the planet right now combined. Just to put that in perspective, we’re at about 50 qubits now... As the co-founder of Quantum Factory GmbH and having experience in quantum optics and software development, Björn Stein can add to the discourse with considerable authority. With the characteristic objectivity of a scientist, Stein tempers his obvious enthusiasm for quantum innovation with a stiff pinch of pragmatism. “The biggest opportunity of quantum computing is simultaneously a strength and a weakness: It harnesses the entire computational power inherent in quantum physics. This is very powerful. Yet there’s also a big constraint on the engineering behind such a quantum computer. Quantum computers must work on single particles whereas classical computers can work on billions of electrons at a time. This makes dealing with errors rather easy for classical computers. Quantum computers, however, must use elaborate schemes known as quantum error correction to deal with engineering tolerances or environmental interference.” The picture that emerges from

talking to those with feet on the ground and skin in the game is that of a flawed genius, quantum computing as a sort of techie Lord Byron, capable beyond comprehension but hamstrung by its peccadilloes. The question is whether, like Byron, QC is mad, bad and dangerous to know... Can quantum computers break encryption? The hysteria surrounding the threat quantum computing could pose to the world’s encrypted information, stems from its potential ability to take a mathematical theory and make it tangible. Cryptography - the art of writing and solving codes - has underpinned the communication of sensitive information for centuries. In its most modern incarnations, it’s used to encrypt everything from contactless card payments to emails and messenger services. Furthermore, there’s presently somewhere north of 120 billion US dollars invested in the cryptocurrency market, a market almost wholly prefaced on the presumed immutability of encrypted blockchain technologies. So, is a quantum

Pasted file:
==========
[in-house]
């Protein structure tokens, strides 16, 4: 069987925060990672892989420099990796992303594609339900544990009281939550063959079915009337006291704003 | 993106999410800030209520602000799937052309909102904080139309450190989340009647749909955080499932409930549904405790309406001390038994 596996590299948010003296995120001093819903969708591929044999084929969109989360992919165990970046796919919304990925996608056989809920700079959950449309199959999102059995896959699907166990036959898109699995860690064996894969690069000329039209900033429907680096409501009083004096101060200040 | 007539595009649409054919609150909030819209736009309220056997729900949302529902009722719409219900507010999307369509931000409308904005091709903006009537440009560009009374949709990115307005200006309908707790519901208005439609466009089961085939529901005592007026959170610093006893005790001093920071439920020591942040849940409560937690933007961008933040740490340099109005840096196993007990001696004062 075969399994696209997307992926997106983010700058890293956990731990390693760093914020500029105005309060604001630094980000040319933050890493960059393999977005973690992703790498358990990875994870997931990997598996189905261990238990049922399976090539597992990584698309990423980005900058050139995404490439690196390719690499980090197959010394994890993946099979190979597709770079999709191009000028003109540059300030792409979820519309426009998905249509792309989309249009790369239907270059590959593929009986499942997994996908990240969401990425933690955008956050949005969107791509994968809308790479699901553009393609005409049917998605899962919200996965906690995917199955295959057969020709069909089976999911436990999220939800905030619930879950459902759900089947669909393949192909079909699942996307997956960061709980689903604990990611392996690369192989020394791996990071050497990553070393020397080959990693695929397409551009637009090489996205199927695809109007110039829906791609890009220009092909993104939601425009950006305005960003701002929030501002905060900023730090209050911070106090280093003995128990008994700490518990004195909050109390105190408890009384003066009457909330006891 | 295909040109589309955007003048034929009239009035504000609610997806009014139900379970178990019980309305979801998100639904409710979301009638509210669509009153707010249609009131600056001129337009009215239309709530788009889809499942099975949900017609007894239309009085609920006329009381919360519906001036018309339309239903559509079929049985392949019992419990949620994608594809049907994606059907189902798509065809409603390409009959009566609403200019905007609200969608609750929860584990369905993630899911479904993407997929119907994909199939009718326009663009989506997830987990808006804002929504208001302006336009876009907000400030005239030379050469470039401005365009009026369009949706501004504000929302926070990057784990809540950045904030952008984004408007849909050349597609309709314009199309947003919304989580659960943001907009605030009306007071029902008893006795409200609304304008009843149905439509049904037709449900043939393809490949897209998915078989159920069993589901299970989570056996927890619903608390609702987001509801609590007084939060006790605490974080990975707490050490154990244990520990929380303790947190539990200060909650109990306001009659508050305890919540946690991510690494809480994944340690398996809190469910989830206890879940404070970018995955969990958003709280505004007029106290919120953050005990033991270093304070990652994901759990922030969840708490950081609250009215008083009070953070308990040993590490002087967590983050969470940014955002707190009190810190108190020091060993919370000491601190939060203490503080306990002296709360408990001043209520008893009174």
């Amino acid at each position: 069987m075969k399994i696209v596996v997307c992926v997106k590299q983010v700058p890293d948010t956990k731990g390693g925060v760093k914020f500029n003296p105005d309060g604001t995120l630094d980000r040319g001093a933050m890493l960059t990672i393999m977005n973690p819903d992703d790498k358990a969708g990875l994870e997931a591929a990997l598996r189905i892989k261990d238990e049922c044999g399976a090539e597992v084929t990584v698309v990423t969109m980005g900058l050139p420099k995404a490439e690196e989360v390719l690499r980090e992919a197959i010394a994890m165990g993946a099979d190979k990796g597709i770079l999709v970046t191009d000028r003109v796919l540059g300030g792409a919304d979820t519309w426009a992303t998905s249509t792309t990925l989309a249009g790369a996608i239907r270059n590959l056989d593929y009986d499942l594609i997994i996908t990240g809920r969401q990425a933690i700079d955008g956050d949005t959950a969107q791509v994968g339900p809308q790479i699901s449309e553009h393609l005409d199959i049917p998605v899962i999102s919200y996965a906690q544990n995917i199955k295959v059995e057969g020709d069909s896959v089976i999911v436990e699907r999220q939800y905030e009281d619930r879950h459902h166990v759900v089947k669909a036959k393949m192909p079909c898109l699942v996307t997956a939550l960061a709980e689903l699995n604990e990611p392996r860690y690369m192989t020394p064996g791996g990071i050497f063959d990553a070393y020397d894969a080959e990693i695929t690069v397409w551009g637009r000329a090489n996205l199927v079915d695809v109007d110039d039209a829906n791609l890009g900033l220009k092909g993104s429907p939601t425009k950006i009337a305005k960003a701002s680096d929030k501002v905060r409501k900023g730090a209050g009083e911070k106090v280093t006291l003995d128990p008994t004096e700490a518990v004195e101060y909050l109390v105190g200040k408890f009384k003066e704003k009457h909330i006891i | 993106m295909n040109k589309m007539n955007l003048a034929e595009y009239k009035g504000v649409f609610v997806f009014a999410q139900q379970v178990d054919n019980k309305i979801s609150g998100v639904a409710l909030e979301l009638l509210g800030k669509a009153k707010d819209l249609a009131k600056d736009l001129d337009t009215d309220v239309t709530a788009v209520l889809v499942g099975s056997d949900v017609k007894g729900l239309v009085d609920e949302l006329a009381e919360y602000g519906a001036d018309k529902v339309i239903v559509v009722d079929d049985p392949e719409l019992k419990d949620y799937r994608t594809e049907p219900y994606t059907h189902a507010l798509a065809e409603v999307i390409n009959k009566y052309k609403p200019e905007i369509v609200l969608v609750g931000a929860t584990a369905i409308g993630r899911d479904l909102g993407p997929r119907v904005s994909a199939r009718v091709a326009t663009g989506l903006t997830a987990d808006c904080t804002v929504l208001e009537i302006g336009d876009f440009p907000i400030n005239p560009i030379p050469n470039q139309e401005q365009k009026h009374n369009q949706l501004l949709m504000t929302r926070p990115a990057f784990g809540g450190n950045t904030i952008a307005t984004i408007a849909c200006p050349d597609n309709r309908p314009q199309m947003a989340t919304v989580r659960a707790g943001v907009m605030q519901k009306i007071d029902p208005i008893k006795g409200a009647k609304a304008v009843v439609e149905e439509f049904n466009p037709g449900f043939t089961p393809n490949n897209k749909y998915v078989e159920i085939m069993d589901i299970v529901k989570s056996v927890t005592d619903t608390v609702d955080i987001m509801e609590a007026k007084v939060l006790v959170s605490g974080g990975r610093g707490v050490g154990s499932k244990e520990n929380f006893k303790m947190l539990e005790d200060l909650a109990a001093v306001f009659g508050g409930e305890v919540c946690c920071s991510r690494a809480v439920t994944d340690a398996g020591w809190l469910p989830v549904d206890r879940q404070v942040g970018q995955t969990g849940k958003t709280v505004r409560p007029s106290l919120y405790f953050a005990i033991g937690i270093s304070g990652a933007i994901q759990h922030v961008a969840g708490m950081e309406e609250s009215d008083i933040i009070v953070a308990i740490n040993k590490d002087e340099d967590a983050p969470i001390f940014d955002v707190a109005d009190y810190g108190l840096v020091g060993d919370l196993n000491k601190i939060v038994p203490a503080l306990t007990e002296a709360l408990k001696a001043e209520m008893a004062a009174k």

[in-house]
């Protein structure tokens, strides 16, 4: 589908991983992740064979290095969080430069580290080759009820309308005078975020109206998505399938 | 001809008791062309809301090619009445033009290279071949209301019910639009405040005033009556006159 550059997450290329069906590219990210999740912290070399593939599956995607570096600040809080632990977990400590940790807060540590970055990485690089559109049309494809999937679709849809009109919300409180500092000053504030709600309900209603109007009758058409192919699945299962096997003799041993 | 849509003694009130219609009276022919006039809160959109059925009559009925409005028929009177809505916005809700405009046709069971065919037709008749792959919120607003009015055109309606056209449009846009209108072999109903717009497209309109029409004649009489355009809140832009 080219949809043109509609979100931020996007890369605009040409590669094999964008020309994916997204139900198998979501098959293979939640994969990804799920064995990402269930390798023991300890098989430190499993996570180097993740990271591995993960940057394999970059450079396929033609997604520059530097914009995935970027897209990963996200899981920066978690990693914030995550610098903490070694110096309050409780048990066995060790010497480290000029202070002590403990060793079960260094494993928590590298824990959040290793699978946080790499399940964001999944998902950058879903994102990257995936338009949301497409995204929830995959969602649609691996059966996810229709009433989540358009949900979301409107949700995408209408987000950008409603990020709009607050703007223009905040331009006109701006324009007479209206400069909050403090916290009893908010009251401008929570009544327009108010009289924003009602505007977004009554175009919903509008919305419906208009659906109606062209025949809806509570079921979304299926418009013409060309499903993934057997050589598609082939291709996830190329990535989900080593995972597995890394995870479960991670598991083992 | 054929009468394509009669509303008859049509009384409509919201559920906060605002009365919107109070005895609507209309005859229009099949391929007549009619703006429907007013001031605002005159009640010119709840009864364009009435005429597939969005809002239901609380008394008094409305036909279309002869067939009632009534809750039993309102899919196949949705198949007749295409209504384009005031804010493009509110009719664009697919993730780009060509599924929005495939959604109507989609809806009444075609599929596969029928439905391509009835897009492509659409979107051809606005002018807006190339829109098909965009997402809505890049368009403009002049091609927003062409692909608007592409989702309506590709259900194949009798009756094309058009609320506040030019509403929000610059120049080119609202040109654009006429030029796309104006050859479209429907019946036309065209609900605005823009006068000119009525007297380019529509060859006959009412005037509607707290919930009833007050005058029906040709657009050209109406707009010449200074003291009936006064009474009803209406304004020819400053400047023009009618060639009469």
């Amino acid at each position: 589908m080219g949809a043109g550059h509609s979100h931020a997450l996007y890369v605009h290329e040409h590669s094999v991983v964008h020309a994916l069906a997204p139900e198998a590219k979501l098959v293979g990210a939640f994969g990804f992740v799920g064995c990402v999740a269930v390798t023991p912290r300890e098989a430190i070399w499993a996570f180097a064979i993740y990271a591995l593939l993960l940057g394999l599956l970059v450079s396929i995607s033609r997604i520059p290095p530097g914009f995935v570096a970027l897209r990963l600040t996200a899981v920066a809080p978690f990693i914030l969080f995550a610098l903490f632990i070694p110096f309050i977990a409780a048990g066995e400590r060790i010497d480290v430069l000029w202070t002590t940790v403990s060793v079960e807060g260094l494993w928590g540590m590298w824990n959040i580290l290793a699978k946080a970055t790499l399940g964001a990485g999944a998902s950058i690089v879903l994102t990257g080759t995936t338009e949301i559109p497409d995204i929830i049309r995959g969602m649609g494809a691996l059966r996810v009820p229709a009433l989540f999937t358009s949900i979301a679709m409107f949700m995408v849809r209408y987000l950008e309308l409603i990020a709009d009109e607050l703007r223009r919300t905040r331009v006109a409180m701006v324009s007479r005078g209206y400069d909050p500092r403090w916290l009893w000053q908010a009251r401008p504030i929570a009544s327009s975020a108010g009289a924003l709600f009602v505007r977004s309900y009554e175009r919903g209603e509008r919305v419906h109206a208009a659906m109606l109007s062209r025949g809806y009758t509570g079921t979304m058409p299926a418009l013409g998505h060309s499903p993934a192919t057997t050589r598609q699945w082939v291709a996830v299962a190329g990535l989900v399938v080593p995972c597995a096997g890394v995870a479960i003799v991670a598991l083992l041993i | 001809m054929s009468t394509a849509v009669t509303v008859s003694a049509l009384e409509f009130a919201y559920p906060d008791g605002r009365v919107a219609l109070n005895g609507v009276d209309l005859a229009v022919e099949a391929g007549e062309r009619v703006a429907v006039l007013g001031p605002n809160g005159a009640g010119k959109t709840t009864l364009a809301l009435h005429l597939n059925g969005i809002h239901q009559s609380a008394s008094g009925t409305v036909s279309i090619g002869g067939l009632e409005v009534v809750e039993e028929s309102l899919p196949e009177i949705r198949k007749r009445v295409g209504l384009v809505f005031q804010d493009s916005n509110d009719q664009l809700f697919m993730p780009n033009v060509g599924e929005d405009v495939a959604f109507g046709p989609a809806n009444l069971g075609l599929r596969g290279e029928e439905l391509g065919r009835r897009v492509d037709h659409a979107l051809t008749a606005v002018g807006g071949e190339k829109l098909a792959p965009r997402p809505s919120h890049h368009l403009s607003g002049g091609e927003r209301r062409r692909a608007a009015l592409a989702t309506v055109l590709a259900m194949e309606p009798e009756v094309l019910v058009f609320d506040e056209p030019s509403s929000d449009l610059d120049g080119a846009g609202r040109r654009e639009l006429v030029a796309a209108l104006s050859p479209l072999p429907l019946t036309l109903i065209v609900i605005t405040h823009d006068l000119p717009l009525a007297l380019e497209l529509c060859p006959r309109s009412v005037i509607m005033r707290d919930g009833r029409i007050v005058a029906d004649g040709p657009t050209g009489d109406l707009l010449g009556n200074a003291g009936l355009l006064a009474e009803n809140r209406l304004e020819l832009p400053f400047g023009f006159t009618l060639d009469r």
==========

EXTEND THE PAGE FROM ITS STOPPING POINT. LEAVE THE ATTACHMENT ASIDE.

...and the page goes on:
menace about to descend on Bitcoin and friends? And what’s more, is Grandma’s Hotmail account safe? Shor’s algorithm is designed to perform prime number factorisation, which essentially means that it can take very large numbers and work out which pairs of prime numbers have been multiplied to calculate them. This is no easy feat and can’t be performed by classical computers. A sufficiently powerful QC, on the other hand, could perform Shor’s algorithm with ease spelling trouble for encryptions that rely on the difficulty of such calculations. So-called public-key encryptions - like those made possible by the Elliptic Curve Digital Signature Algorithm (ECDSA) - are especially vulnerable. Simply put, in the ECDSA those really big numbers and their constituent prime number factors protect the secret relationship between your username, email address or cryptocurrency public key and their underlying passwords or private keys. Prime number factorisation exposes this secret relation and could allow bad actors to access your private keys through your public address. So, how realistic is this threat?